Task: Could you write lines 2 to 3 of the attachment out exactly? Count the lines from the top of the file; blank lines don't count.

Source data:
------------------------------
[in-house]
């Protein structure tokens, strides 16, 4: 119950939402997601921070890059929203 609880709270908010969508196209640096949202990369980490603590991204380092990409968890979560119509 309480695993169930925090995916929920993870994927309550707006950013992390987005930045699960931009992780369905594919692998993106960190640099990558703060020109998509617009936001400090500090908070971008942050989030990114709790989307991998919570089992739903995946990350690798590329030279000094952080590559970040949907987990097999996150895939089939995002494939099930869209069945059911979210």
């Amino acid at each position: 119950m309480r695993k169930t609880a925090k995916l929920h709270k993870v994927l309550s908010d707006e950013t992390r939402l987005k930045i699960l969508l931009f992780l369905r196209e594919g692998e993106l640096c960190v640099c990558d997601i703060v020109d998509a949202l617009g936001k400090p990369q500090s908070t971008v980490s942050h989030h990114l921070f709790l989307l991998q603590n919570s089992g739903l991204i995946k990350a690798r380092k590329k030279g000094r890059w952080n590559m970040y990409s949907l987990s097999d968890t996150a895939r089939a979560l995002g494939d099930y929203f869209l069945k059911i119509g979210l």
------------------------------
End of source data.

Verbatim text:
């Protein structure tokens, strides 16, 4: 119950939402997601921070890059929203 609880709270908010969508196209640096949202990369980490603590991204380092990409968890979560119509 309480695993169930925090995916929920993870994927309550707006950013992390987005930045699960931009992780369905594919692998993106960190640099990558703060020109998509617009936001400090500090908070971008942050989030990114709790989307991998919570089992739903995946990350690798590329030279000094952080590559970040949907987990097999996150895939089939995002494939099930869209069945059911979210």
């Amino acid at each position: 119950m309480r695993k169930t609880a925090k995916l929920h709270k993870v994927l309550s908010d707006e950013t992390r939402l987005k930045i699960l969508l931009f992780l369905r196209e594919g692998e993106l640096c960190v640099c990558d997601i703060v020109d998509a949202l617009g936001k400090p990369q500090s908070t971008v980490s942050h989030h990114l921070f709790l989307l991998q603590n919570s089992g739903l991204i995946k990350a690798r380092k590329k030279g000094r890059w952080n590559m970040y990409s949907l987990s097999d968890t996150a895939r089939a979560l995002g494939d099930y929203f869209l069945k059911i119509g979210l």